...

All I could tell was that the old people wanted to send the young people off to Vietnam for disciplinary purposes.  We were otherwise having a good time, and they didn't like that yet we we of legal age and they couldn't spank us.  So, they invented some pretext to draft the boys and send them off to die for no good reason. 

 

While most of us didn't agree with the US getting involved in the war and there might have been plenty of folks that enjoyed seeing the "hippies" get their hair cut, the US did not enter into that war "specifically to discipline the youth".  That is nothing but narcissistic thinking.   Honestly - thinking that the US jumped into a war just to keep our youth from having fun implies maybe a few too many drugs were enjoyed during that time.

 

Edited by LittleMe Jewell
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Posted (edited)
38 minutes ago, Desiree Moonwinder said:
3 hours ago, LittleMe Jewell said:

While that war was another of the US's big screw-ups in our history, it had absolutely nothing to do with sending young folk off to war just to keep them from having a good time or to discipline them.  

It was exactly that. I lived through it.  I was young.  I was there. I know what the adults talked about.  There was great joy every time a long haired young man, a "hippie," was forced to get a GI head shave and shipped off away from the young women. 

I was just reading about that in the MegaMachine book, and it sparked off a bit of research for me.
In the 60's early 70's seems the conservative elements of society that wanted to control their wage slaves (who produce excess profits for the CEO's of our unjust system) were freaked out about all these so-called "radicals" rebelling against the established system. The increasing struggle for women's rights, rights for Blacks, worker's rights, opposition to wars, and more -- these were all threatening to the conservative establishment.

I'm sure they didn't want you to have any fun as you were their enemy, but it went a little deeper  -- they were threatened by the loss of control over the increasing amount of people demanding justice. 

* And so how is it you changed from a hippie to a conservative fan of the market?

Edited by Luna Bliss
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16 minutes ago, Desiree Moonwinder said:

There was great joy every time a long haired young man, a "hippie," was forced to get a GI head shave and shipped off

Maybe from people around you but I didn't see any of that.  Of course, my family lived in Kent, Ohio at the time.  I saw both sides of it.

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23 minutes ago, Luna Bliss said:

I was just reading about that in the MegaMachine book, and it sparked off a bit of research for me.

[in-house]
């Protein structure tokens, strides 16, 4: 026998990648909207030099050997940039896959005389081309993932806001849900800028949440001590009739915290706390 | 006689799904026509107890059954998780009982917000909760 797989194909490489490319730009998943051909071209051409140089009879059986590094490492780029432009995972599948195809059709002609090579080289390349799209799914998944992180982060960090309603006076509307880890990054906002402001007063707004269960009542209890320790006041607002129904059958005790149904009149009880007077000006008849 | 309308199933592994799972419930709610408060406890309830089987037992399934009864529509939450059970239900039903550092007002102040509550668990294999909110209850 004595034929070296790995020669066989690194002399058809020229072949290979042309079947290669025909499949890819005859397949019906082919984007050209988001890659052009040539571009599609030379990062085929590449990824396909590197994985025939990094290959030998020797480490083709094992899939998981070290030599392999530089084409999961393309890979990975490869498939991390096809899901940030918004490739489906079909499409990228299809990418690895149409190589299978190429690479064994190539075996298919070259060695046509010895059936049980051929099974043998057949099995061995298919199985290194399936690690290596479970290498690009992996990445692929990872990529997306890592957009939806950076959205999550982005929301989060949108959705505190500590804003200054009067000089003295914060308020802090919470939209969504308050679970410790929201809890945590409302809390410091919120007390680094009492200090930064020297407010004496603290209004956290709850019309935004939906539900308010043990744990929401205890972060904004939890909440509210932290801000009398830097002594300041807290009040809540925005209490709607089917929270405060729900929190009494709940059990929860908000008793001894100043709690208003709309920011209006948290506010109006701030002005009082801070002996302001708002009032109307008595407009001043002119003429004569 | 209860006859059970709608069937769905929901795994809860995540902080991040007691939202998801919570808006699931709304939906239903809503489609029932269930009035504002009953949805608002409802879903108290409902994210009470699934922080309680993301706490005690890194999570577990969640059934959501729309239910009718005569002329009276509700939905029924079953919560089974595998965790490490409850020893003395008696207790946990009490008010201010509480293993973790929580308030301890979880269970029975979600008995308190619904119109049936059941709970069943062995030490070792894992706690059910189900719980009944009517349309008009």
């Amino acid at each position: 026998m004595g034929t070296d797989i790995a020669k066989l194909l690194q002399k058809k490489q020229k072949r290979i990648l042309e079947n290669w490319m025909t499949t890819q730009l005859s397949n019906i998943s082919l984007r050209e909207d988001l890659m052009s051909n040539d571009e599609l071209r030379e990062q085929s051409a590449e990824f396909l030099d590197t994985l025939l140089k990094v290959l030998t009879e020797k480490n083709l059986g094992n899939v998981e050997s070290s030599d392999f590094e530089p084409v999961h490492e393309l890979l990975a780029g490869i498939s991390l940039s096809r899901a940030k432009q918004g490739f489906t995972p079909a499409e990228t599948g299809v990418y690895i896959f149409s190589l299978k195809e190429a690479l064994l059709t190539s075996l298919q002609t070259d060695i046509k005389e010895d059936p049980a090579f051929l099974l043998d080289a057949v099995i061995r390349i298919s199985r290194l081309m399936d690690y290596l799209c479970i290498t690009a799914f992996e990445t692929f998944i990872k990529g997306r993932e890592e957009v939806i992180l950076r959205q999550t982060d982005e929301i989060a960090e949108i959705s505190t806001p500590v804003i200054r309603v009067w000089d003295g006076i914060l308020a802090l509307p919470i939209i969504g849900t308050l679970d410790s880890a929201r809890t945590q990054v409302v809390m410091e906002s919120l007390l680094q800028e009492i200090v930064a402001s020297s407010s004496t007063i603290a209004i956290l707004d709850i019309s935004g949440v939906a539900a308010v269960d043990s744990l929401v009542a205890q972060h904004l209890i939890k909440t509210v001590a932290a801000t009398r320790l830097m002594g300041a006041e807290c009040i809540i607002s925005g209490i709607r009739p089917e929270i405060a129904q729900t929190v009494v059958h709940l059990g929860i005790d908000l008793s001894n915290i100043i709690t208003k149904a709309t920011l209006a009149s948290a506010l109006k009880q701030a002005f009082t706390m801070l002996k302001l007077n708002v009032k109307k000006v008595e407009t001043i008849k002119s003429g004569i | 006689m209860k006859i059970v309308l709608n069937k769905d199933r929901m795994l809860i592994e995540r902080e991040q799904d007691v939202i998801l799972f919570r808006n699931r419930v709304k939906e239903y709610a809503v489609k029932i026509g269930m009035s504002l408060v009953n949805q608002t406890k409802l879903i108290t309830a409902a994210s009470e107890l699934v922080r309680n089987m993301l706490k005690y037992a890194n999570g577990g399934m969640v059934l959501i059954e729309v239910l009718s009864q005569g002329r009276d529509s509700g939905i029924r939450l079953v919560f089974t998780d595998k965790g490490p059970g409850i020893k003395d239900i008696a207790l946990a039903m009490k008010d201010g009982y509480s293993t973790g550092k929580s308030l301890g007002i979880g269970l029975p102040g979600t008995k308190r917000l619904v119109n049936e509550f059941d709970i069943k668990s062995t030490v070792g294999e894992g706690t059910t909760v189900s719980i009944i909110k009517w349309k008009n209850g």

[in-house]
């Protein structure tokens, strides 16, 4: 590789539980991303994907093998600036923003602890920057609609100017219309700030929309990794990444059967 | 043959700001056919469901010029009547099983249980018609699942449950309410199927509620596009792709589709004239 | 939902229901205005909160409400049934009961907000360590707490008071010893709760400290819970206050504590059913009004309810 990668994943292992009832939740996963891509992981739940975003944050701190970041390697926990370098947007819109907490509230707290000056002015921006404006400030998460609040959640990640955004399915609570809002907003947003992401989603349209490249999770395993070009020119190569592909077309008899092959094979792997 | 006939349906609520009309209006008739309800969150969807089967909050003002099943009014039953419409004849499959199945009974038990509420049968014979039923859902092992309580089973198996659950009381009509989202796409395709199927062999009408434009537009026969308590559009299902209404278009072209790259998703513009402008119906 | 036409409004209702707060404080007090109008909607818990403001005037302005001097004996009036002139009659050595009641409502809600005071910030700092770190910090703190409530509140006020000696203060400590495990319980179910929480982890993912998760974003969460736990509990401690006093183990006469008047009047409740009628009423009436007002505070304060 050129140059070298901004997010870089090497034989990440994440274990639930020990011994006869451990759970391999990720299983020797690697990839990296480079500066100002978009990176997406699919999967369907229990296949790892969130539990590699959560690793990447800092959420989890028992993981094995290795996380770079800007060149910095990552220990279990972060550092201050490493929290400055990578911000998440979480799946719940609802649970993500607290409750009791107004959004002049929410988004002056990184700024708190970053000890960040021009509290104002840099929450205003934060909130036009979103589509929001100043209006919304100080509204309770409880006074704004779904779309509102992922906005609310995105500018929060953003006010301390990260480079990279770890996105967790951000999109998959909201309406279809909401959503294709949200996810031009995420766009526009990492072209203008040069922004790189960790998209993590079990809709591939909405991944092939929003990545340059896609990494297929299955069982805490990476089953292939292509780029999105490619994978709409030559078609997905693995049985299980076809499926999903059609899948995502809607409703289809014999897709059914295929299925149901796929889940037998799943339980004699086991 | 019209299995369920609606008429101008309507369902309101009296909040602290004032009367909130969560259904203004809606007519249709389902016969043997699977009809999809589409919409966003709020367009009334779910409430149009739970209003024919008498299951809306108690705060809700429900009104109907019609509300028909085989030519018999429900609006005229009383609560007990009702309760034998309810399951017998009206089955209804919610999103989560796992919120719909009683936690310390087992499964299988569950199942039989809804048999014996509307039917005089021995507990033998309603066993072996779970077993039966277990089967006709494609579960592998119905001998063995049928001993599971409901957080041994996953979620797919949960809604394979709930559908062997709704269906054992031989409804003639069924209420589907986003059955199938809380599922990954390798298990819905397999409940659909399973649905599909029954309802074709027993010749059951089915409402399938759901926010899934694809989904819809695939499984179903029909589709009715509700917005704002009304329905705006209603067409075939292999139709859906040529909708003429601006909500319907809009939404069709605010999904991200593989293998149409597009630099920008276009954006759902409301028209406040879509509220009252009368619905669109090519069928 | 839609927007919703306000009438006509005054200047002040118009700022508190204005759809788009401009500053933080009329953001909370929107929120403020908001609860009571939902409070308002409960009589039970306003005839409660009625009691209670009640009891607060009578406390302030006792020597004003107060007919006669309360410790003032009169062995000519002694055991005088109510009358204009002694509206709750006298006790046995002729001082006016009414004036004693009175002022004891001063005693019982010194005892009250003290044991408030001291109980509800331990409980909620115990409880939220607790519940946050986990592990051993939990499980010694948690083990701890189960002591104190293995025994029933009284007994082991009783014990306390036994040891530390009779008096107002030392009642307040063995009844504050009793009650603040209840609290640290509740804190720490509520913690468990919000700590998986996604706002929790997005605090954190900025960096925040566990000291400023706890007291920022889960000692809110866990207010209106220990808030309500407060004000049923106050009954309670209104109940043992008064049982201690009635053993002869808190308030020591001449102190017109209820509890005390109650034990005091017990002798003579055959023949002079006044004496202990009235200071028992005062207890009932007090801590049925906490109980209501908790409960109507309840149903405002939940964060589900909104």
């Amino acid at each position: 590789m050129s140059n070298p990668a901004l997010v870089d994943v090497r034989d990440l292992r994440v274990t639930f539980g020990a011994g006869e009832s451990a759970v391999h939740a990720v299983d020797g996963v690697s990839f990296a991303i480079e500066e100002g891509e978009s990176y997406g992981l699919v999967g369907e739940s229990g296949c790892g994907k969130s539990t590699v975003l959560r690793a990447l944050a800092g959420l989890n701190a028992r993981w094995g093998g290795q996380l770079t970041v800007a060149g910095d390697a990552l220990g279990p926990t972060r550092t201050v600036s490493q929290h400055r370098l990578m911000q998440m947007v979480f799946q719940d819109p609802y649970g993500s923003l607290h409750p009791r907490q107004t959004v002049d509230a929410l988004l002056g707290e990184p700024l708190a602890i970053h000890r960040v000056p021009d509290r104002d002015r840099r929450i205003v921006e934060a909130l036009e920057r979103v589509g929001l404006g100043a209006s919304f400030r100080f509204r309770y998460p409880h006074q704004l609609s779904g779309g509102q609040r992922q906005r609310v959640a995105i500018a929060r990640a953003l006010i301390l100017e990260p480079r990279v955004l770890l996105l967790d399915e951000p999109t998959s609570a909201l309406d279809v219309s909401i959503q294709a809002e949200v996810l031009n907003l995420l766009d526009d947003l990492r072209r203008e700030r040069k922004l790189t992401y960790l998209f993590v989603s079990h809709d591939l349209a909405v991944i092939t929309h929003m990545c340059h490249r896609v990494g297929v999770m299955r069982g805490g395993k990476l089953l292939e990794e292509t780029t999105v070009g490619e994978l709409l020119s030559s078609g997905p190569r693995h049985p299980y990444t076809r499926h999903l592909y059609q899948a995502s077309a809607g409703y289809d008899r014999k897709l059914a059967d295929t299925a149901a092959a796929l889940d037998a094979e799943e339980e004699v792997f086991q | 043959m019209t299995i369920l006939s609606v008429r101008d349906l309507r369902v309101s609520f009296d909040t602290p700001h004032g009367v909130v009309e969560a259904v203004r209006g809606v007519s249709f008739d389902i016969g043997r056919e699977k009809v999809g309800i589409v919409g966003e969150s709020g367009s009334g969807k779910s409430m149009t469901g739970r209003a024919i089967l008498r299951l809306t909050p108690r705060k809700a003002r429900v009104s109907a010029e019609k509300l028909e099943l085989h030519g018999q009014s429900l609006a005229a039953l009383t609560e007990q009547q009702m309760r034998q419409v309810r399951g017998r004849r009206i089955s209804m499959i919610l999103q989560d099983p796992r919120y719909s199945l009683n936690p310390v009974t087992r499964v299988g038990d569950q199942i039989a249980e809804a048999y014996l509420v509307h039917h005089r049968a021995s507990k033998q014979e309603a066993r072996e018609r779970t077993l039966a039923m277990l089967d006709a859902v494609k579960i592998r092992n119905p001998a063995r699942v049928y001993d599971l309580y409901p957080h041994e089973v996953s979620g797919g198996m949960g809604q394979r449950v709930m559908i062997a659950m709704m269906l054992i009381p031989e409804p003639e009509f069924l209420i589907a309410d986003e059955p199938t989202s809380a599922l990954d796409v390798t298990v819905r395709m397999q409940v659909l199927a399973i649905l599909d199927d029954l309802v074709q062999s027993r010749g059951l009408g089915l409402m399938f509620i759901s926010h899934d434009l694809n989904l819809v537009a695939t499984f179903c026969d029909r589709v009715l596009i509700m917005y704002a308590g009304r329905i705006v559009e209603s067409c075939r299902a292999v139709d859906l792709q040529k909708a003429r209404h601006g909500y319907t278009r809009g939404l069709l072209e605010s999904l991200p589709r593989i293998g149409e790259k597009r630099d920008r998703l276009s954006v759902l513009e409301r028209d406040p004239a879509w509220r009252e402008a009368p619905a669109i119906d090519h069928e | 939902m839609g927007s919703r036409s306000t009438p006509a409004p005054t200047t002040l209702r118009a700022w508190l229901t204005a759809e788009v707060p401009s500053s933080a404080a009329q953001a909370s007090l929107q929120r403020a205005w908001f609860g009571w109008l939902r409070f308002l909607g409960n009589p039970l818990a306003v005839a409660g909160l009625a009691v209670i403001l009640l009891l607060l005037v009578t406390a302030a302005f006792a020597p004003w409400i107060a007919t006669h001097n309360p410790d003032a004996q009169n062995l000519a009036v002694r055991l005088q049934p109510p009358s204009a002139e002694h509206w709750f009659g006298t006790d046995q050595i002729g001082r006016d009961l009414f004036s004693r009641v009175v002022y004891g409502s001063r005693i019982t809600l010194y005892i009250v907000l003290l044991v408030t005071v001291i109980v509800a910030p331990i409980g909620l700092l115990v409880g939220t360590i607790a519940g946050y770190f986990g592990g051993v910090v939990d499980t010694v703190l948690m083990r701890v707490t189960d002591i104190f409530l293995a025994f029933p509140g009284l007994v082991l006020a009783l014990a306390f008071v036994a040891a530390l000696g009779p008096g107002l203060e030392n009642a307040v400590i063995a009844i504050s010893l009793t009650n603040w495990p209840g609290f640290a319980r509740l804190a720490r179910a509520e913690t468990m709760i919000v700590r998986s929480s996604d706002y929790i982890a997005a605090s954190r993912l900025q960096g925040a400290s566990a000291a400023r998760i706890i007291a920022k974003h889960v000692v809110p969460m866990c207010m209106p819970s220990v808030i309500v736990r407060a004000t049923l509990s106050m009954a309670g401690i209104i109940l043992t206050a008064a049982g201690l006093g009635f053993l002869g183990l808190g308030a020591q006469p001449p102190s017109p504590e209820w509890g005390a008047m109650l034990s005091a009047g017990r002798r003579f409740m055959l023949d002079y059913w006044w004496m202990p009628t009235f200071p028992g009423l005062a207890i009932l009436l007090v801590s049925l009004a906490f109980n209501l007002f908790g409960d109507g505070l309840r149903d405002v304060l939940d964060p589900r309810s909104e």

In the 60's early 70's seems the conservative elements of society that wanted to control their wage slaves (who produce excess profits for the CEO's of our unjust system) were freaked out about all these so-called "radicals" rebelling against the established system. The increasing struggle for women's rights, rights for Blacks, worker's rights, opposition to wars, and more -- these were all threatening to the conservative establishment.

I'm sure they didn't want you to have any fun as you were their enemy, but it went a little deeper  -- they were threatened by the loss of control over the increasing amount of people demanding justice. 

Aye.  I don't think the average American over 40 could find Vietnam on the map, but then did know that these draft-age kids with their peace, love, rock and roll, long hair, and birth control had to be stopped at all costs. 

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45 minutes ago, Desiree Moonwinder said:

Aye.  I don't think the average American over 40 could find Vietnam on the map, but then did know that these draft-age kids with their peace, love, rock and roll, long hair, and birth control had to be stopped at all costs. 

Do you mean average American “under” 40?  Not over?

My father was an MP in the mid & late 60s, & he lost many friends and a few cousins not only during the conflict-war, but I was keenly aware of all of it as someone we called my uncle, my dad’s best friend suffered terribly for decades with the affects of Agent Orange.  
 

I’d say most of Generation X can attest to similar lives.

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11 minutes ago, Pixie Kobichenko said:

Do you mean average American “under” 40?  Not over?

My father was an MP in the mid & late 60s, & he lost many friends and a few cousins not only during the conflict-war, but I was keenly aware of all of it as someone we called my uncle, my dad’s best friend suffered terribly for decades with the affects of Agent Orange.  
 

I’d say most of Generation X can attest to similar lives.

Same, my father was drafted and served in Vietnam. He ended up serving 23 years in the Navy and retired with a pension at like 43 years old. I don't think he took it as some sort of punishment either.

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10 minutes ago, Pixie Kobichenko said:

Do you mean average American “under” 40?  Not over?